Red campion is also known as "red catchfly". The flowers are an important nectar source for larger pollinating insects including butterflies, bees and hoverflies. Much smaller flies drawn to the nectar can become stuck in the froth on the stigmas of the female flowers but this is not intentional by the plant (it doesn't eat them).

    The settlement of Treveague was recorded in 1333 as Trevahek. Since the name is in Cornish, it's likely to date from Early Mediaeval times (Dark Ages) before the Norman Conquest. The meaning of the name isn't known but may simply be based on the Celtic landowner's name (e.g. "Vahek's farm").

  23. Turn left at this and follow the path alongside a house then alongside the wall on the left to reach a gate. Go through the gate and follow the path into the valley until it eventually ends at a kissing gate.

    Orange tip butterflies are one of the most noticeable and memorable due to their brilliant orange wing tips, but it's only the males that have orange-tipped wings. The striking orange is a warning to predators that they taste highly unpleasant. Intelligent birds such as crows will avoid repeating culinary disasters by remembering the colour pattern associated with it.

    The females are mainly white with a bit of black at the wing tips. There will be an evolutionary reason for why it's not worth the females bothering with the orange warning pigment. This could be because the males spend much more time in flight (looking for females), and the resources needed to produce the bitter chemicals and orange pigment are better spent instead on making more eggs.

    As additional protection from predators (especially for the females), they have also evolved a green camouflage pattern on the underside of their wings that makes them quite hard to spot when they land and close their wings.

    Orange tips overwinter as pupae so they are able to emerge in April, making them one of the first butterflies to be around in the spring. They can be seen until mid-summer then their caterpillars spend the remainder of the summer feeding ready for the winter.

    The path down the valley has a good range of wildflowers in the spring and summer which attract butterflies.

    The Red Admiral, Peacock, Painted Lady and Tortoiseshell butterflies are all quite closely related and specialised for overwinter hibernation. Their wings, when closed, have a jagged outline and camouflaged colours that allows them to blend in with dead leaves. Their feet contain chemoreceptors (taste buds) which allows them to detect nectar-bearing flowers when they land.

    Gorse is also known (particularly in the Westcountry) as furze from the Middle English word furs. This itself is from the Old English word fyres, closely related to the Old English word for fire.

  24. Go through the gate and bear left onto the path. Follow the path to reach another gate.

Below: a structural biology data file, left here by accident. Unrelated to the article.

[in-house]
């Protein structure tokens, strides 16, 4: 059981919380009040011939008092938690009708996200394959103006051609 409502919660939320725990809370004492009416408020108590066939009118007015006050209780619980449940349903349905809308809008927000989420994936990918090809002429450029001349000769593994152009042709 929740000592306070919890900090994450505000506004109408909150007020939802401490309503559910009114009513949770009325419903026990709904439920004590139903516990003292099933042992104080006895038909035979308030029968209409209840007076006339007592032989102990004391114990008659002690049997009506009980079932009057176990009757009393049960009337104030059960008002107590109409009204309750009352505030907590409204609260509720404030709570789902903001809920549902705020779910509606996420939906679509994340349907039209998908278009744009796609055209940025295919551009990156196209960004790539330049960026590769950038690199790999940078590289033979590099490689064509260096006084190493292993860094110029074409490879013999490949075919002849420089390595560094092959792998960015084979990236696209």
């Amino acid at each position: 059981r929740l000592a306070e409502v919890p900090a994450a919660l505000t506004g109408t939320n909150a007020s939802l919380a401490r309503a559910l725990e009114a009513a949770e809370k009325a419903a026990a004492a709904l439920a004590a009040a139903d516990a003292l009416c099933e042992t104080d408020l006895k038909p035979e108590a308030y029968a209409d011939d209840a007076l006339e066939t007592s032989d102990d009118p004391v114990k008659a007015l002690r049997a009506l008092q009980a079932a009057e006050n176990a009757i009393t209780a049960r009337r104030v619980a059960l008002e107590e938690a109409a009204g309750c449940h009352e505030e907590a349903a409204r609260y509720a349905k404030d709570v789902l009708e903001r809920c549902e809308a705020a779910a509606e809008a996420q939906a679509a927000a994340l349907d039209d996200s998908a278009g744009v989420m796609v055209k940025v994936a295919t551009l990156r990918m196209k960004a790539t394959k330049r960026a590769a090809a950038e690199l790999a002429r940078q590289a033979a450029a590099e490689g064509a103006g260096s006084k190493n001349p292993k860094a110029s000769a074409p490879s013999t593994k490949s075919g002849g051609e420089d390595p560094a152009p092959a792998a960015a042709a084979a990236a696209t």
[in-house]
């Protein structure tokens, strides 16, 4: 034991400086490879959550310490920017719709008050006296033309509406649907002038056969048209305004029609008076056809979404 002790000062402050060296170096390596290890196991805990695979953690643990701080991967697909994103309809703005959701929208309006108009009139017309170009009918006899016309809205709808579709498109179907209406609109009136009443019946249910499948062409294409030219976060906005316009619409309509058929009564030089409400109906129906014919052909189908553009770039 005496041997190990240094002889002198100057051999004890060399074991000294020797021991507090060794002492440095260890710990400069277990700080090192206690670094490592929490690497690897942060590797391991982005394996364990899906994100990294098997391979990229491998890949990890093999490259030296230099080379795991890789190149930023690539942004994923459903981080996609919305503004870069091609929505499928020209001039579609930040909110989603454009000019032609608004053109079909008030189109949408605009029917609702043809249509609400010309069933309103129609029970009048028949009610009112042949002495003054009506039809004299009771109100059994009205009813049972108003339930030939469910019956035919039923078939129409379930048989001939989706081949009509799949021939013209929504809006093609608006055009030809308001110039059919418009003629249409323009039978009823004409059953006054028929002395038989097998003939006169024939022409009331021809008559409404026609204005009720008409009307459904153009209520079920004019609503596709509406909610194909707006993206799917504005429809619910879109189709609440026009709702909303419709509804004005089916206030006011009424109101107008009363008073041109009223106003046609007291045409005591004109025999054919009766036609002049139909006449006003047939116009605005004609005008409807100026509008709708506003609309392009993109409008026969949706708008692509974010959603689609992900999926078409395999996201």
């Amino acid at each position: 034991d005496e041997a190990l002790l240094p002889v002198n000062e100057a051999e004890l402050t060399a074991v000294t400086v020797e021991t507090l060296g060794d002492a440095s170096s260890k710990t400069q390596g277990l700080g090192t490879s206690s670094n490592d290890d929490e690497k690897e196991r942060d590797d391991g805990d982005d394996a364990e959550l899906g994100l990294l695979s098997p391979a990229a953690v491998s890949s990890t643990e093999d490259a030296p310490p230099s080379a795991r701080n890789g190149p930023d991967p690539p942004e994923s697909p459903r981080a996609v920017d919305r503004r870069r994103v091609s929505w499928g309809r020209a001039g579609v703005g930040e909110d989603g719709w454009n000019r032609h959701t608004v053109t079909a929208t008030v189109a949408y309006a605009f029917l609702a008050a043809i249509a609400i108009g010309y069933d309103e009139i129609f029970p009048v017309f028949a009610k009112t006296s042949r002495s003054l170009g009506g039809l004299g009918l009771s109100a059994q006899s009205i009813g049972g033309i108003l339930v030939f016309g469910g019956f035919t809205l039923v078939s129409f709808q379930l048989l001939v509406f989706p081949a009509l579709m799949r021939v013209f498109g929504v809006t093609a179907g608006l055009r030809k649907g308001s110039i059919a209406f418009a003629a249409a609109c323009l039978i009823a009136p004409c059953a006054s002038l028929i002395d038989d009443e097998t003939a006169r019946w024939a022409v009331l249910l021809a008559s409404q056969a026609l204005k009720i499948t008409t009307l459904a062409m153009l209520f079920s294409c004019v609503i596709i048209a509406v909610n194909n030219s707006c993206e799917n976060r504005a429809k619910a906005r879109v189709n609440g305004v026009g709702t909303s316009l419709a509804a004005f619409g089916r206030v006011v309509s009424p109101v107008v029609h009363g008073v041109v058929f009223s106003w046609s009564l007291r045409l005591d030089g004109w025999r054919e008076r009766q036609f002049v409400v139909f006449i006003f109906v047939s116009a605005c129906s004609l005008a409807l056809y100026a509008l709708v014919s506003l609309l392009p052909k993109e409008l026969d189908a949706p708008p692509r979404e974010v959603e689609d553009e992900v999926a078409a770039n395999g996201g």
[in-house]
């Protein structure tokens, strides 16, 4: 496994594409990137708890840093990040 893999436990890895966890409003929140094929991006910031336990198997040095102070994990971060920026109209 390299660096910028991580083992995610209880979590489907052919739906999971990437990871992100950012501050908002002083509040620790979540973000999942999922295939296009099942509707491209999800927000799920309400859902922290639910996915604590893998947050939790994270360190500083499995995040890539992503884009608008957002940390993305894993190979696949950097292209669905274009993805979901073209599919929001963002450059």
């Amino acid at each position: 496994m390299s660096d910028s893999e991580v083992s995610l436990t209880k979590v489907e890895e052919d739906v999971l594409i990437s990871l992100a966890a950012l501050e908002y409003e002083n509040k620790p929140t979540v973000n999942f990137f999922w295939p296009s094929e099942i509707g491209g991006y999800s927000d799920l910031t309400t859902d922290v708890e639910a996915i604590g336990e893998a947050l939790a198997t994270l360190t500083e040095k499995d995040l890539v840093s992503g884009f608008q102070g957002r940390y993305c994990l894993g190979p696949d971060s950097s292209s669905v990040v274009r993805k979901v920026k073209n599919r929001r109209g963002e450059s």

Nettles obtain soluble silicate compounds in the soil and use these to create silicon dioxide (quartz) from which their 1.5 mm long hollow stinging spikes (known by scientists as "trichomes" and most other people as "glass needles") are made. These spikes are located on the stems of the plant as well as the leaves and break off in the skin of a herbivore or walker that brushes against the plant. Because the spikes are so brittle, they also gradually break off during the lifetime of the nettle as other leaves rub against them on windy days, so older nettles are "less stingy" than fresh growth.

    Ivy is unusual in that it flowers particularly late in the year - from September to November - and therefore provides vital nectar for insects such as bees and moths. Ivy berries are an important winter food source for birds and will remain on the plant all the way through the winter until spring. The berries also have a high fat content so provide a dense source of energy at a time when animals need lots to keep warm.

  25. Go through the gate and follow the path to merge onto a track and continue a few paces to reach a junction. Turn left here and follow the track to reach a road.

    Blue tits prefer a habitat with scattered trees so hedgerows and garden bushes are perfect. Great tits thrive in a similar habitat but also in broadleaf woodland. Coal tits prefers conifers so are the most likely member of the family to be seen in denser forestry plantations.

  26. Turn right onto the road and follow it carefully downhill to reach the car park and complete the circular route.

    Gorran Haven has two sandy beaches, separated by a rocky promontory, facing east into a sheltered bay. The northern beach, known as Little Perhaver Beach, merges with the main beach at low tide but can be accessed at high tide via a steep flight of steps connecting to a footpath which departs from the road a short distance uphill from the chapel. For this reason it tends to be a fair bit quieter than the main beach.